Blogs in this series

Life in Culebrón is a disconnected series of pieces about the banal and ordinary of everyday life in an inland Alicante village seen from my very British perspective.

Thursday, October 12, 2017

Suddenly poor

As far as I can see the only good thing about work is that sometimes you get paid for it. I'm not sure what work is to you, because it can be different things to different people, but for me work is almost everything that I wouldn't choose to do if I had the choice. Some people cook because it's their family role, some because it pays the bills and some for pleasure.

Here in Spain my first job was in a furniture shop. The work had its ups and downs but, in general, as work goes, it wasn't bad. For the past several years I have worked as an English teacher usually in a sort of private language school called an Academy. In fact I've worked in five. Most of the people I have worked for have been very pleasant. Nonetheless, working practices in Spain, in my opinion, leave something to be desired. Pay is low and there are plenty of little dodges that the employers use which are to the employee's disadvantage. Contracts are designed to avoid paying for things like dead time between classes, holidays or extra work. I'm not complaining, well not too much, because that's the way it is and I've got used to it. It's probably the same in the UK now too.

Having said that I don't like work I have to say that teaching English can be perfectly pleasant, good fun even. With children it's nearly always horrible - especially with the ones who bite or who dance on the tables. They don't like me and I don't like them. Teenagers and adults generally behave well though and even if they don't give a jot for learning English but have to get an English language qualification we can, at least, have a reasonably good time along the way.

One aspect of giving English classes in academies is that there are terms, as in time periods, and that it's a seller and buyer thing. For the first term that starts mid September or early October people are keen - the learners stump up their payments relatively happily. After Christmas, for the second term, only the determined keep going though, sometimes, there is an influx of New Year's Resolvers. After Easter only the true enthusiasts or the committed qualification hunters plough on. So the last term, the summer term, can be pretty quiet and employers have been keen to lay me off, at the end of May or at the latest mid June, until they need me again in September or October. This suits me down to the ground. The only problem is that it means I don't get paid for four months.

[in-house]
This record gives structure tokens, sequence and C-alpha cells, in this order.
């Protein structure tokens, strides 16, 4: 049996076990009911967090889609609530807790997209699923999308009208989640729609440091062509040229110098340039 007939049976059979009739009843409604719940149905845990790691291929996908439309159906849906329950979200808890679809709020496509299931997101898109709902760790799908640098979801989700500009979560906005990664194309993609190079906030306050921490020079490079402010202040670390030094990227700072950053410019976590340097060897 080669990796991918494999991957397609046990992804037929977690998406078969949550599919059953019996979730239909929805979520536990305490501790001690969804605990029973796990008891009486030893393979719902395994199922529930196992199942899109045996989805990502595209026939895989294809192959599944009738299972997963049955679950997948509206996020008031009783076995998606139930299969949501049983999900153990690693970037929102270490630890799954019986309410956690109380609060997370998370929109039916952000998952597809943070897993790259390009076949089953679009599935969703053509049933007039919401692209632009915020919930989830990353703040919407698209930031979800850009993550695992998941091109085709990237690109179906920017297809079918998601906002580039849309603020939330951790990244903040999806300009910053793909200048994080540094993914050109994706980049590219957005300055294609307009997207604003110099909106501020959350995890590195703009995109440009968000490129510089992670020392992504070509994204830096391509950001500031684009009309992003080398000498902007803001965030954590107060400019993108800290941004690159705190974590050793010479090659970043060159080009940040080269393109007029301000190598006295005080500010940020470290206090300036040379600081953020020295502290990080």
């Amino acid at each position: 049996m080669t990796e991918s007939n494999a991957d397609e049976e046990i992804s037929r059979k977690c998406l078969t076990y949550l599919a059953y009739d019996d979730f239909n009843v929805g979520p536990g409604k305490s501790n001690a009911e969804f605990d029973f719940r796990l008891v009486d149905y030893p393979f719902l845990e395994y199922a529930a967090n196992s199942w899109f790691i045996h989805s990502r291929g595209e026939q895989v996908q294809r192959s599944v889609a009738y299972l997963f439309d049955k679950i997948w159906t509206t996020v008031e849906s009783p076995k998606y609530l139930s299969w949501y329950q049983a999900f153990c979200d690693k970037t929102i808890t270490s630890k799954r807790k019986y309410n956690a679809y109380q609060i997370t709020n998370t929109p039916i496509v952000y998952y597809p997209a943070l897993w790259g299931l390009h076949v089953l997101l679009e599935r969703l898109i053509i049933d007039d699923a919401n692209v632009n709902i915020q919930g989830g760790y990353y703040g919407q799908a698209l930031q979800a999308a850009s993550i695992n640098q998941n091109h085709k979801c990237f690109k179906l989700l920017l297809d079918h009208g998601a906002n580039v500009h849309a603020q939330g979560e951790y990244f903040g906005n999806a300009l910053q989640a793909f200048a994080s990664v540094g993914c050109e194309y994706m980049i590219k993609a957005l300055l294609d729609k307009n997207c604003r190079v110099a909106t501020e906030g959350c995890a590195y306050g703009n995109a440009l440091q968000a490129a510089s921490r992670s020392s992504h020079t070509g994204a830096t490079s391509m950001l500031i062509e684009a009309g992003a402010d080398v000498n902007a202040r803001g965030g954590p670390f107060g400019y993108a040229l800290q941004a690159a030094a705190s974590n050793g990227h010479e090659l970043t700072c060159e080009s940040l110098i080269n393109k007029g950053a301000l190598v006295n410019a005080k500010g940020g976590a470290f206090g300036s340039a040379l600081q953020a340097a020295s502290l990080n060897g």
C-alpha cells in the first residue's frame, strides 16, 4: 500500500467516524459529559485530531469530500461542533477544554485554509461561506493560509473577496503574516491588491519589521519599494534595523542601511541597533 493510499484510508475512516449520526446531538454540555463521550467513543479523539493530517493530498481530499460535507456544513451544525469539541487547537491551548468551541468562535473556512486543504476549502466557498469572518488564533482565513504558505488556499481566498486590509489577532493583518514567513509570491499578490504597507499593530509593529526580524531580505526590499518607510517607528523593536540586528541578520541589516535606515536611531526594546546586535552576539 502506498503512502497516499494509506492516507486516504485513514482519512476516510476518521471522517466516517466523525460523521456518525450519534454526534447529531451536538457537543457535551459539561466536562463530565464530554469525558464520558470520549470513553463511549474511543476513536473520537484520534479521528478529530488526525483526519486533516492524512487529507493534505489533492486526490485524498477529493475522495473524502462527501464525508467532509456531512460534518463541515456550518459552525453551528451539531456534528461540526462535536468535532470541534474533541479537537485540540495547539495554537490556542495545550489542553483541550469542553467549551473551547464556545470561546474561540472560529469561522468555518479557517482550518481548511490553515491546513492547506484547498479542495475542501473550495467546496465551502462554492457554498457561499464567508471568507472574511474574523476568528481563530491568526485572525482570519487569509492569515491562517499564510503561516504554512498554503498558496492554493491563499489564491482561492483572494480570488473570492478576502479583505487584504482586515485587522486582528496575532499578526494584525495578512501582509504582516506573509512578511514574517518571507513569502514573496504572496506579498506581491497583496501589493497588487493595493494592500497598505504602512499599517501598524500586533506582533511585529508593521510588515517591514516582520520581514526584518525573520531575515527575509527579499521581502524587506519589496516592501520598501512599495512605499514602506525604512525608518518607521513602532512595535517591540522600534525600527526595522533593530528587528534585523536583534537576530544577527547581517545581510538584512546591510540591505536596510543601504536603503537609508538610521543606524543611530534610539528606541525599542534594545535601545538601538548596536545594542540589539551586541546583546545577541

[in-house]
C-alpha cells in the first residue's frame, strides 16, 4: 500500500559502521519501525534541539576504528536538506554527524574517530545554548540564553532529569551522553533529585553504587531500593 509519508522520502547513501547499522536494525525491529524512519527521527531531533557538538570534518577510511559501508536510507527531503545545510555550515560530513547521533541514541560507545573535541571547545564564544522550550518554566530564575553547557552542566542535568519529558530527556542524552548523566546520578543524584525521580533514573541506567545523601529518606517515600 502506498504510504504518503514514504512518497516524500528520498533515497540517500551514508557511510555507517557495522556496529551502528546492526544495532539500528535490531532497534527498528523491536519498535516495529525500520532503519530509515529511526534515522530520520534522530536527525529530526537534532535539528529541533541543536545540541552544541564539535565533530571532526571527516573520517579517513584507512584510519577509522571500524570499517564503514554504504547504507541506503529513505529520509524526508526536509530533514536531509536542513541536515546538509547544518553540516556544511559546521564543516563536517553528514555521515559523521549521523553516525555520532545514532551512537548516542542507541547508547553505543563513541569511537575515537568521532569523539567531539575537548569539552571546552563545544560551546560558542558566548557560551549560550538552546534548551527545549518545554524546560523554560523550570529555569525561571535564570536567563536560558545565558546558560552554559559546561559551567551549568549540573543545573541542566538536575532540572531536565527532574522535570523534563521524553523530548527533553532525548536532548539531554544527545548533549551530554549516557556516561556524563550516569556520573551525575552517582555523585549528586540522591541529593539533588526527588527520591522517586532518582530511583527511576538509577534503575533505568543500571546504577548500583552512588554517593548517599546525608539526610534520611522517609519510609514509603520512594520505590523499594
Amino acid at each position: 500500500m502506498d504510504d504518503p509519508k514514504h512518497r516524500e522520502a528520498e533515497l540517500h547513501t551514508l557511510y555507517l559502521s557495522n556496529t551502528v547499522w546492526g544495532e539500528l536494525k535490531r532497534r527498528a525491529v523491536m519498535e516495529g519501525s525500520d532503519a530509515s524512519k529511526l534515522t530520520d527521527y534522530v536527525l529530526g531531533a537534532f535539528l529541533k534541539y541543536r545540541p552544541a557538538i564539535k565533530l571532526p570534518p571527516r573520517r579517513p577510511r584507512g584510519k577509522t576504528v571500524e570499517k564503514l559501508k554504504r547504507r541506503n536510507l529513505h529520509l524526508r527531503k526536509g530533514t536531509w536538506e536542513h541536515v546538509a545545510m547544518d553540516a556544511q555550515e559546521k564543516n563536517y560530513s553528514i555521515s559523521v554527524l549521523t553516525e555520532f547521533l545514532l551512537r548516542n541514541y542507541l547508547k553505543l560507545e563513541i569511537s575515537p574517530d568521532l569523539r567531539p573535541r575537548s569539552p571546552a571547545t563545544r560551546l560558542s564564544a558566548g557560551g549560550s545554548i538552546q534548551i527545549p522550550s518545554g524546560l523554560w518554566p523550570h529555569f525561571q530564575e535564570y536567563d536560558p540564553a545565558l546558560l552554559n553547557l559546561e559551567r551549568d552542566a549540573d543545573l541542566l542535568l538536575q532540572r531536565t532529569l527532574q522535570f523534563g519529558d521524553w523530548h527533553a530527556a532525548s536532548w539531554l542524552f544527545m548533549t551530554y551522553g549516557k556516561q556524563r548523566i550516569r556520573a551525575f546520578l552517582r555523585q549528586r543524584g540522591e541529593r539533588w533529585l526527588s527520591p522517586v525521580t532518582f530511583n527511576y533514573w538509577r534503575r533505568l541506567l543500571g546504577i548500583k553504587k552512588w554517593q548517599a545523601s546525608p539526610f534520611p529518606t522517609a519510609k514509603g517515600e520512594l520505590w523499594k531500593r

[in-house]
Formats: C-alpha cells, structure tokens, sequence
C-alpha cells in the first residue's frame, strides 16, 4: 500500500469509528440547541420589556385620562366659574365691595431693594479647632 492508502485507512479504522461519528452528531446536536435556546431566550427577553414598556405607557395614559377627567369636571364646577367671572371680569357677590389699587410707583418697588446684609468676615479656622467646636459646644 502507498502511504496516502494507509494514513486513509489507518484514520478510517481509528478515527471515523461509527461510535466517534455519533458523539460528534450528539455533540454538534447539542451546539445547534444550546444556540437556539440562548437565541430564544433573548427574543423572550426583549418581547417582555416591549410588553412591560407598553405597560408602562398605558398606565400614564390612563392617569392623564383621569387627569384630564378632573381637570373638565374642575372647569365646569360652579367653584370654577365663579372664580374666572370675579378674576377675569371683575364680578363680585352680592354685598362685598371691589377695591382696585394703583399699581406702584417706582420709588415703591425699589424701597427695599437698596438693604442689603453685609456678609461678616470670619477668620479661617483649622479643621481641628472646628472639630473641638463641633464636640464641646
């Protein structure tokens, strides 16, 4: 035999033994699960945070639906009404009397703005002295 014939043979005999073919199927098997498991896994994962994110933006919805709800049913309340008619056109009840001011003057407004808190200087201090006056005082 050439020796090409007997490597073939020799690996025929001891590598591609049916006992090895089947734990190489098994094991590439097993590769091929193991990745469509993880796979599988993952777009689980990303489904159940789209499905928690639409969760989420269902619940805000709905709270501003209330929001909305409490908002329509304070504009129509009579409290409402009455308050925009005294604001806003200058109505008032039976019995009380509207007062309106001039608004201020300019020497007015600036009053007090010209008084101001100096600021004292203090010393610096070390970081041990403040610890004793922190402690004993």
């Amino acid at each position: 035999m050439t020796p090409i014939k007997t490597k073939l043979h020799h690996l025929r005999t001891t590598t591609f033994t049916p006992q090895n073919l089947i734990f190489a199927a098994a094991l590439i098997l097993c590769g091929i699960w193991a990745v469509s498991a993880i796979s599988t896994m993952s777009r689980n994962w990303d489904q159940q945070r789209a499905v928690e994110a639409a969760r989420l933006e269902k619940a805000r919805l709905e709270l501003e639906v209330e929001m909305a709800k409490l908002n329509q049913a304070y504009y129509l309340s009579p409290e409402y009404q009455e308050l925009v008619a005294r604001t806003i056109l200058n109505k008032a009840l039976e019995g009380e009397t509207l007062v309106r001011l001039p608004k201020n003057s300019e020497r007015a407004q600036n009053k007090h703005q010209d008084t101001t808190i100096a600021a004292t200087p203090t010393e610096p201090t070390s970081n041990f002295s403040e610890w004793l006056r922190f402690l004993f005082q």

Now I do have a bit of income from a pension and our lifestyle here is not expensive. Even then, over the summer the money in my bank accounts plummets. I'm glad when October arrives and I finally have some income. I've never earned much but it's usually enough to mean that there's slightly more coming in than going out. Well that's been the pattern for the last few years but this year, for one reason and another, it didn't work out as usual and, when I got to June 2017, I was worse off than I had been at the same time the year before. It seems to have been an expensive summer too. Some costs, like the car repairs, the fifteen fold increase in our "council tax" and the the new electric meter and tariffs are unavoidable. Others, like going on holiday to Eastern Europe are my own daft fault. Nonetheless the result was that I was a lot closer to absolutely skint than usual. Never mind, October was on the way, I'll soon be back to work and things will return to an even keel. Well that was the thought but it has suddenly all fallen apart because October is here and they haven't.

The place I teach in Pinoso offered me some work, more work than last year, up to about ten hours per week, so things started well. A nice spread of classes too. But the bigger job in Cieza hasn't materialised. When the boss finally contacted me, she'd been waiting for information from someone else, the twenty two hours of last year had reduced to just five hours per week and even that hasn't been confirmed.

Last night I stared at my bank balance for quite a while before going to bed. This morning I got up early thinking about bills, income, outgoings, taxes and the like. Like the title says.

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